Rescue from inflammatory bone loss upon blockade of Dkk-1 is based on increased bone formation and blunted bone resorption
To further define the mechanism of how blockade of Dkk-1 prevents TNF-induced bone loss, we analysed osteoblast and osteoclast numbers in trabecular bone of wild-type mice and hTNFtg mice treated with vehicle, anti-TNF antibody or anti-Dkk-1 antibody. Osteoblast-covered bone surface was significantly reduced to 5.69±3.18% in hTNFtg mice compared with wild-type mice (15.5±5.8%; p<0.05 vs untreated hTNFtg mice) and increased upon treatment with anti-Dkk-1 antibody to 9.9±1.9% at a dose of 10 mg/kg and 12.5±3.6% at a dose of 30 mg/kg (both p<0.05 vs untreated hTNFtg mice; figure 2A). On the other hand, osteoclast-covered bone surface was significantly increased to 36.9±8.5% in hTNFtg mice compared with wild-type mice (13.1±4.2%; p<0.05 vs hTNFtg untreated mice) and decreased upon treatment with anti-Dkk-1 antibody to 19.3±4.7% at a dose of 10 mg/kg and 12.9±8.7% at a dose of 30 mg/kg (both p<0.05 vs untreated hTNFtg mice; figure 2B). A reduction in osteoclast numbers in hTNFtg mice treated with anti-Dkk-1 antibodies was additionally confirmed by staining for tartrate resistant acid phosphatase and representative microphotographs are shown in figure 2C.
Enhanced expression of bone formation molecules upon blockade of Dkk-1
To further substantiate the finding of increased bone formation and decreased bone resorption in hTNFtg mice treated with an anti-Dkk-1 antibody, we analysed the expression of key proteins involved in bone remodelling which are linked to the Wnt pathway. Protein expression of β-catenin was analysed by immunohistochemistry. Whereas hTNFtg mice showed virtually no expression of β-catenin at trabecular sites, expression was strongly increased upon treatment with anti-Dkk-1 antibody (figure 3A). In addition, significant increases in mRNA expression of osteoprotegerin as well as osteocalcin were observed upon blockade of Dkk-1, indicating suppression of osteoclast activity as well as enhanced osteoblast-mediated bone formation (figure 3B,C). These data indicate that blockade of Dkk-1 reverses the negative effects of TNF on bone by increasing Wnt activity, enhancing bone formation and blocking bone resorption.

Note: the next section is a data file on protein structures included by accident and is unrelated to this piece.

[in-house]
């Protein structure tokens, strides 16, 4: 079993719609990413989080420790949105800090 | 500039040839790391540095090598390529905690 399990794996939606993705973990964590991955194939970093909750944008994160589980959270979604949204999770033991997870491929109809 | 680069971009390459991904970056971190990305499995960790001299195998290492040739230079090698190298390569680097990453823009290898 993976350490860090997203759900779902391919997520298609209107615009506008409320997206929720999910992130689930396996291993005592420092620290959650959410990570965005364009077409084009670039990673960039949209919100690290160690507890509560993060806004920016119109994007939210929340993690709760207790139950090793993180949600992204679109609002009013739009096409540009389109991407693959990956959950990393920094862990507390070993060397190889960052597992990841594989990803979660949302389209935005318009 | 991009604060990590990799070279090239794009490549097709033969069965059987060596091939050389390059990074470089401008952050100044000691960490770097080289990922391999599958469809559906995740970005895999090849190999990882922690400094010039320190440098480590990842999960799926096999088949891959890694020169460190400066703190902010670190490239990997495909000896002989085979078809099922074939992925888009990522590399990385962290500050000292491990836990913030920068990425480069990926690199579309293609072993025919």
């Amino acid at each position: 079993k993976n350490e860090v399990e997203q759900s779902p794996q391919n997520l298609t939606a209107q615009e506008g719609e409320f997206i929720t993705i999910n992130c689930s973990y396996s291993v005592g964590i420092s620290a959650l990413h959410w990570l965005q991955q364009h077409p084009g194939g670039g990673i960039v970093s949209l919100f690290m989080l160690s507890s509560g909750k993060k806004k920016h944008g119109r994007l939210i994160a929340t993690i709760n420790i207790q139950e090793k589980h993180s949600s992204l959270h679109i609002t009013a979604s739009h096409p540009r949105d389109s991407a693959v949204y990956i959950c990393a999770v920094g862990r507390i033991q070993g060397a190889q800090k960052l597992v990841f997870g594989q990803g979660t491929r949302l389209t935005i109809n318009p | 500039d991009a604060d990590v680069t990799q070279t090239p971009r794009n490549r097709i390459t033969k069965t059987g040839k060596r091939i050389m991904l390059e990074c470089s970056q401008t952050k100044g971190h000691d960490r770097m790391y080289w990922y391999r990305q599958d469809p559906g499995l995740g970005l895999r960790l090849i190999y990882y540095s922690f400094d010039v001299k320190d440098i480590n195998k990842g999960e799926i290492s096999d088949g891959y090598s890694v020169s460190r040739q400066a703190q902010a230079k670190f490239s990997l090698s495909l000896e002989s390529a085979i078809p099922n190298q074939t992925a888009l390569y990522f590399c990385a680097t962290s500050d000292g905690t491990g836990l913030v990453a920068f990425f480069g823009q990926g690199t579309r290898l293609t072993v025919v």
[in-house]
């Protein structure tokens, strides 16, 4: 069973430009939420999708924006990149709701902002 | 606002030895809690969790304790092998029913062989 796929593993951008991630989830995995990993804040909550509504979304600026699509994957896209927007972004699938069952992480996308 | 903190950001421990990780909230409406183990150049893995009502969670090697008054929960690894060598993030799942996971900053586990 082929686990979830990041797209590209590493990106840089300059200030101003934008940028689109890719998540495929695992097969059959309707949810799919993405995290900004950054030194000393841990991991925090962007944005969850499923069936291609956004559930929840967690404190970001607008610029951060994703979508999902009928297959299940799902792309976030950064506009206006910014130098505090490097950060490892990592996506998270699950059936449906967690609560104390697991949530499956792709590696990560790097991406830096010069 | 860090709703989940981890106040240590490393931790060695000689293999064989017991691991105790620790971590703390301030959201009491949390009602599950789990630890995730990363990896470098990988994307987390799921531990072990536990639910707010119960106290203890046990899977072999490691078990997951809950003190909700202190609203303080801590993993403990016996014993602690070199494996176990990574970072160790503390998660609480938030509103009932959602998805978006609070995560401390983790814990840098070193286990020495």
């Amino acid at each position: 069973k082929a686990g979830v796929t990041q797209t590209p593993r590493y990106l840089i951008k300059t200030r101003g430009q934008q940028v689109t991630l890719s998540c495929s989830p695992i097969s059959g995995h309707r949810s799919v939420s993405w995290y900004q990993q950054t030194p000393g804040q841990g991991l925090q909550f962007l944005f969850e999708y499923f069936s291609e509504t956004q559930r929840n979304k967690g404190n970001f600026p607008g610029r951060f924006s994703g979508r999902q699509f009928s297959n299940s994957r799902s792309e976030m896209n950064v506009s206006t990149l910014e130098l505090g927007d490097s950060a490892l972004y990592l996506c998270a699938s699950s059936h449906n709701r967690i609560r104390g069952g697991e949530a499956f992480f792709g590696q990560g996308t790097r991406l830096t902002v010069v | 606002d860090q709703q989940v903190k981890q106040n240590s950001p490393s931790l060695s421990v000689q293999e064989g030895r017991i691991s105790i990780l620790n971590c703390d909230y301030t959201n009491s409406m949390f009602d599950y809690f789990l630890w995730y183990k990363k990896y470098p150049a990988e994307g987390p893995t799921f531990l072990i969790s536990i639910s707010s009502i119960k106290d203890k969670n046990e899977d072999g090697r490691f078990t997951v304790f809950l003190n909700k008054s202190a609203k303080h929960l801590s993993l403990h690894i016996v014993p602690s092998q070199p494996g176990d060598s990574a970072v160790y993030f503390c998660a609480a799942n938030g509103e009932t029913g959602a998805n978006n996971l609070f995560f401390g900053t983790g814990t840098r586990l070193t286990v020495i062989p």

TNF enhances Dkk-1 expression of osteoblasts and its blockade rescues impaired osteoblast function upon TNF challenge
When osteoblasts cultured for 21 days in differentiation medium were challenged with TNF, mRNA and protein expression of Dkk-1 significantly increased within 24 h (figure 4A,B). Time kinetic analysis of mRNA expression of Dkk-1 and SOST at 0, 1, 6 and 24 h after TNF exposure showed that induction of Dkk-1 starts after 6 h whereas induction of SOST was slower, starting 24 h after stimulation with TNF (figure 4C). Moreover, blockade of Dkk-1 prevented TNF-mediated downregulation of alkaline phosphatase activity in osteoblasts (figure 4D), suggesting that Dkk-1 indeed plays a critical role in the suppression of osteoblast function induced by TNF.
Blockade of Dkk-1 reduces SOST expression of osteocytes in vivo and has a protective effect on osteocytes
Taking into consideration previous data12 and our own observation that TNF indeed leads to upregulation of SOST expression in differentiated primary osteoblasts, we further analysed the interactions between TNF, Dkk-1 and SOST. A significant increase in mRNA as well as protein expression of SOST was observed after challenge of primary osteoblasts with TNF (figure 5A,B). Moreover, blockade of Dkk-1 completely neutralised TNF-induced upregulation of SOST, suggesting that Dkk-1 itself may be involved in induction of SOST expression. On the other hand, addition of recombinant Dkk-1 to osteoblast cell culture dramatically increased SOST levels, and this effect could be prevented by the addition of an anti-Dkk-1 antibody (see figure 1 in online supplement).
Since Dkk-1 affects SOST expression, we next analysed the expression of SOST in the bones of wild-type mice and hTNFtg mice by immunohistochemical staining in vivo. Compared with wild-type mice, the expression of SOST, which was limited to the osteocyte compartment, was increased in hTNFtg mice (figure 5C). In addition, numerous empty lacunae, indicating osteocyte death, were observed in hTNFtg mice (figure 5D). Upon neutralisation of Dkk-1 the expression of SOST was significantly reduced (p<0.0047). These observations suggest that Dkk-1 regulates SOST expression and its blockade may have a protective effect on mature osteocytes (figure 5E).
In the present study we have shown that Dkk-1 and SOST, both Wnt antagonists, are induced by TNF and block osteoblast-mediated bone formation. We observed that neutralisation of Dkk-1 by specific antibodies protects against inflammatory bone loss and neutralises the detrimental effects of TNF on the skeleton. This protective effect of Dkk-1 blockade was based on increased osteoblast activity and bone formation as well as a reduction in osteoclast differentiation and osteocyte death. Dkk-1 blockade is particularly effective in protecting against inflammatory bone loss since expression of the target molecule Dkk-1 is induced by TNF.